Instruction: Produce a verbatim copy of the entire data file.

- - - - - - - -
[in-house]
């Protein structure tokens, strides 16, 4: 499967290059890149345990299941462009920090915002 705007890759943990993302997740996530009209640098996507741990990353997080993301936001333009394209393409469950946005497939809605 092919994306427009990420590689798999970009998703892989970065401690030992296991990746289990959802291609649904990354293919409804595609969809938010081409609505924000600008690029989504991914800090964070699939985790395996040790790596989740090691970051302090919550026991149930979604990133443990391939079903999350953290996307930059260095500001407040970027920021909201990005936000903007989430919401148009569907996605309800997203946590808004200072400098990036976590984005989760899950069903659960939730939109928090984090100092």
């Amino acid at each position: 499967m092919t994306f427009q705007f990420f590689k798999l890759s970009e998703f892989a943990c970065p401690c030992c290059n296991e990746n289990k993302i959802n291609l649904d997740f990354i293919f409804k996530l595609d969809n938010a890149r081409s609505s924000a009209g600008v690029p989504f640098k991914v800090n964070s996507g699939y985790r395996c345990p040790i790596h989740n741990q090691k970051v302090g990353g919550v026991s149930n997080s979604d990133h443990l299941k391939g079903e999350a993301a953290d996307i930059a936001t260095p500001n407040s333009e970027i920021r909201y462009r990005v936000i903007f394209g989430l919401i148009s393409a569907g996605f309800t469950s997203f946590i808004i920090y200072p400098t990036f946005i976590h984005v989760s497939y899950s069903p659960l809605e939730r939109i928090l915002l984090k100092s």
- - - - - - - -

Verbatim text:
[in-house]
């Protein structure tokens, strides 16, 4: 499967290059890149345990299941462009920090915002 705007890759943990993302997740996530009209640098996507741990990353997080993301936001333009394209393409469950946005497939809605 092919994306427009990420590689798999970009998703892989970065401690030992296991990746289990959802291609649904990354293919409804595609969809938010081409609505924000600008690029989504991914800090964070699939985790395996040790790596989740090691970051302090919550026991149930979604990133443990391939079903999350953290996307930059260095500001407040970027920021909201990005936000903007989430919401148009569907996605309800997203946590808004200072400098990036976590984005989760899950069903659960939730939109928090984090100092």
């Amino acid at each position: 499967m092919t994306f427009q705007f990420f590689k798999l890759s970009e998703f892989a943990c970065p401690c030992c290059n296991e990746n289990k993302i959802n291609l649904d997740f990354i293919f409804k996530l595609d969809n938010a890149r081409s609505s924000a009209g600008v690029p989504f640098k991914v800090n964070s996507g699939y985790r395996c345990p040790i790596h989740n741990q090691k970051v302090g990353g919550v026991s149930n997080s979604d990133h443990l299941k391939g079903e999350a993301a953290d996307i930059a936001t260095p500001n407040s333009e970027i920021r909201y462009r990005v936000i903007f394209g989430l919401i148009s393409a569907g996605f309800t469950s997203f946590i808004i920090y200072p400098t990036f946005i976590h984005v989760s497939y899950s069903p659960l809605e939730r939109i928090l915002l984090k100092s």